A DFID-funded study provides new information on the extent and potential of groundwater as a way to support development and help buffer the impact of climate change.
In 2010 we commissioned a consortium led by the British Geological Survey to study the vulnerability of groundwater to climate change in Africa. The aim of the study was to improve our understanding of the twin impacts of climate change and increasing demand on groundwater resources on the continent. The study finished in 2011 and the reports are available online.
The study has produced the first set of quantitative continent wide maps of groundwater availability for Africa by utilising existing maps and studies, and undertaking targeted field studies in Nigeria, Tanzania, Uganda and Ethiopia. A paper describing the maps was published in the journal Environmental Research Letters on April 20. This paper is open access and the full text can be downloaded.
These maps are the first of their kind for Africa and show the wide variation in groundwater resources across the continent. A key finding was that many countries usually considered water scare have large volumes of groundwater underlying them, but the poor accessibility of the groundwater means that countries still suffer from economic water scarcity.
The research indicates that for much of the populated parts of Africa it is possible to access groundwater using boreholes and handpumps for drinking water if accompanied by appropriate investigations using suitable expertise. The development of available groundwater will certainly help improve water security but the research emphasises the need for careful planning of groundwater development. However, building strategies that depend on the availability of widespread higher reliable yields from groundwater (for example for commercial irrigation) is likely to be problematic.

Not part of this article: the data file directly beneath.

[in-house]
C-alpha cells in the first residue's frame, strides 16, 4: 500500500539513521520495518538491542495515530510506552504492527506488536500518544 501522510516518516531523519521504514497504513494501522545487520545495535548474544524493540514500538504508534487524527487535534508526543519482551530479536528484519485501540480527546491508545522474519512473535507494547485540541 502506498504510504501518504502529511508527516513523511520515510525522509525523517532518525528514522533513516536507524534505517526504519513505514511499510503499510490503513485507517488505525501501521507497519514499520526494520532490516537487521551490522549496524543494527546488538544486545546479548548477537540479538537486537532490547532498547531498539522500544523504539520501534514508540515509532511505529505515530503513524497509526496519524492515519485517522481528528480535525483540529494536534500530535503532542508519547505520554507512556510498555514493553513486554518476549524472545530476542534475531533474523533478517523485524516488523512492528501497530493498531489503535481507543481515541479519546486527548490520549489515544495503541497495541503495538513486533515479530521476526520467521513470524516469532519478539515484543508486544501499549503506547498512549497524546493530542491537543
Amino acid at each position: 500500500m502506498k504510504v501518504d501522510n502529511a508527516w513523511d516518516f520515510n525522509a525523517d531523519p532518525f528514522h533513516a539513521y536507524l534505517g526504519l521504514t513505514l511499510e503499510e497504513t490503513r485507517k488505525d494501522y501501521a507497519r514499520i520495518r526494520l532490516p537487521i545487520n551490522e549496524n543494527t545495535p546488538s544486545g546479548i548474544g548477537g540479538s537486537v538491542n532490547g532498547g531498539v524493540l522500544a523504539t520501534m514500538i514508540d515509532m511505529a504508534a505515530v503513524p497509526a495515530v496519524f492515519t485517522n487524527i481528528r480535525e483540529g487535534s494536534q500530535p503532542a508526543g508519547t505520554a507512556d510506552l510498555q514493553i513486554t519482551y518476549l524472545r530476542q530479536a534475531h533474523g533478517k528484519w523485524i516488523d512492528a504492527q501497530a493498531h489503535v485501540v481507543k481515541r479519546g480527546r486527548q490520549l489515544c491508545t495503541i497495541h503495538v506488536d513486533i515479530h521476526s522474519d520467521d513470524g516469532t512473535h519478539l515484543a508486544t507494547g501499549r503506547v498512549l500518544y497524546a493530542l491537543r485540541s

Resilience of the resource to climate change
The study team concluded that groundwater in Africa possesses a high resilience to climate change and should be central to adaptation strategies. Shallow groundwater in the continent has a residence time of several decades (measured by the age of the water in the aquifers) and so is a useful buffer against short-term climate variability and particularly drought.
The study also looked at the occurrence of higher yielding groundwater supplies in basement rock areas in humid Uganda and semi-arid Tanzania. The study concluded that aquifers in semi-arid environments are recharged episodically in association with extreme climate events that happen only a few times (or sometimes only once or twice) every decade and that high yielding supplies in basement rocks areas exist only in particular conditions, where alluvial sediments over the basement rocks, giving enhanced groundwater storage. This suggests that for these aquifers, the more frequent extreme events likely as a consequence of climate change may in fact not be as problematic for groundwater recharge as has previously been thought.
Detailed analysis of data on water use in Ethiopia found that both wealth and the seasonality of water access are important drivers of domestic and productive water use, probably due to higher collection times in the dry season and the labour shortages faced by poor households.
How will these findings be used?
The findings of this study are of particular use in developing policy and planning for climate change adaptation. But to achieve this, support to better management of groundwater, including improved detailed mapping, and a better understanding of resource sustainability and water quality is required at a country level. As a follow-on, we are planning to support a similar study in South Asia and groundwater also forms a central element in the design of a new water research programme being developed by RED.